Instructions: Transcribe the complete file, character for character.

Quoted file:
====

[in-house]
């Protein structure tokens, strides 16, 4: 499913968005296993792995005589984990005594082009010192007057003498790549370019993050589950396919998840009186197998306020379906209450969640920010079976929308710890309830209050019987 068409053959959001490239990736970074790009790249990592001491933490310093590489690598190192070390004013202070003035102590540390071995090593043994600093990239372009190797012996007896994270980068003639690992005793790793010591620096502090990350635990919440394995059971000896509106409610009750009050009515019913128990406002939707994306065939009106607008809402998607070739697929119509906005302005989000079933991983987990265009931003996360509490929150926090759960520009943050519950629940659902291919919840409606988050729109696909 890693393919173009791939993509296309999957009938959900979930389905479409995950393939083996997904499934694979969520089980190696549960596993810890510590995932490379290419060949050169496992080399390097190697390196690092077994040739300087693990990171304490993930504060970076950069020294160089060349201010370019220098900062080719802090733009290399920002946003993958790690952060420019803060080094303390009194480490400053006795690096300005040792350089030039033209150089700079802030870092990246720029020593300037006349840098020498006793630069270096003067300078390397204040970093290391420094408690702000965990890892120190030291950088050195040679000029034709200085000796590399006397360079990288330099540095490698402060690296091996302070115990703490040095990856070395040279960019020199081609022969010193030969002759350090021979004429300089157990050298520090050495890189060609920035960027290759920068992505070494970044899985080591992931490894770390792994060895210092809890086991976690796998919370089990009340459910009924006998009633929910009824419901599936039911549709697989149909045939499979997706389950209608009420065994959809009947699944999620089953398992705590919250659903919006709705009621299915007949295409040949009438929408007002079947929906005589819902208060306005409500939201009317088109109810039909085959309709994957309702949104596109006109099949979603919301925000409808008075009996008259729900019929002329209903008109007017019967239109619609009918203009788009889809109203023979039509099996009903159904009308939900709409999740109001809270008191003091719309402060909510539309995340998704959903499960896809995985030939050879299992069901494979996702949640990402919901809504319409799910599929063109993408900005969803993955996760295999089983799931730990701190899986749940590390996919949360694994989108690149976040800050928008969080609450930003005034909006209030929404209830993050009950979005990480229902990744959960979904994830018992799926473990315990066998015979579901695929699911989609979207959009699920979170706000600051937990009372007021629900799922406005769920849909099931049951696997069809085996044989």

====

[in-house]
């Protein structure tokens, strides 16, 4: 499913968005296993792995005589984990005594082009010192007057003498790549370019993050589950396919998840009186197998306020379906209450969640920010079976929308710890309830209050019987 068409053959959001490239990736970074790009790249990592001491933490310093590489690598190192070390004013202070003035102590540390071995090593043994600093990239372009190797012996007896994270980068003639690992005793790793010591620096502090990350635990919440394995059971000896509106409610009750009050009515019913128990406002939707994306065939009106607008809402998607070739697929119509906005302005989000079933991983987990265009931003996360509490929150926090759960520009943050519950629940659902291919919840409606988050729109696909 890693393919173009791939993509296309999957009938959900979930389905479409995950393939083996997904499934694979969520089980190696549960596993810890510590995932490379290419060949050169496992080399390097190697390196690092077994040739300087693990990171304490993930504060970076950069020294160089060349201010370019220098900062080719802090733009290399920002946003993958790690952060420019803060080094303390009194480490400053006795690096300005040792350089030039033209150089700079802030870092990246720029020593300037006349840098020498006793630069270096003067300078390397204040970093290391420094408690702000965990890892120190030291950088050195040679000029034709200085000796590399006397360079990288330099540095490698402060690296091996302070115990703490040095990856070395040279960019020199081609022969010193030969002759350090021979004429300089157990050298520090050495890189060609920035960027290759920068992505070494970044899985080591992931490894770390792994060895210092809890086991976690796998919370089990009340459910009924006998009633929910009824419901599936039911549709697989149909045939499979997706389950209608009420065994959809009947699944999620089953398992705590919250659903919006709705009621299915007949295409040949009438929408007002079947929906005589819902208060306005409500939201009317088109109810039909085959309709994957309702949104596109006109099949979603919301925000409808008075009996008259729900019929002329209903008109007017019967239109619609009918203009788009889809109203023979039509099996009903159904009308939900709409999740109001809270008191003091719309402060909510539309995340998704959903499960896809995985030939050879299992069901494979996702949640990402919901809504319409799910599929063109993408900005969803993955996760295999089983799931730990701190899986749940590390996919949360694994989108690149976040800050928008969080609450930003005034909006209030929404209830993050009950979005990480229902990744959960979904994830018992799926473990315990066998015979579901695929699911989609979207959009699920979170706000600051937990009372007021629900799922406005769920849909099931049951696997069809085996044989």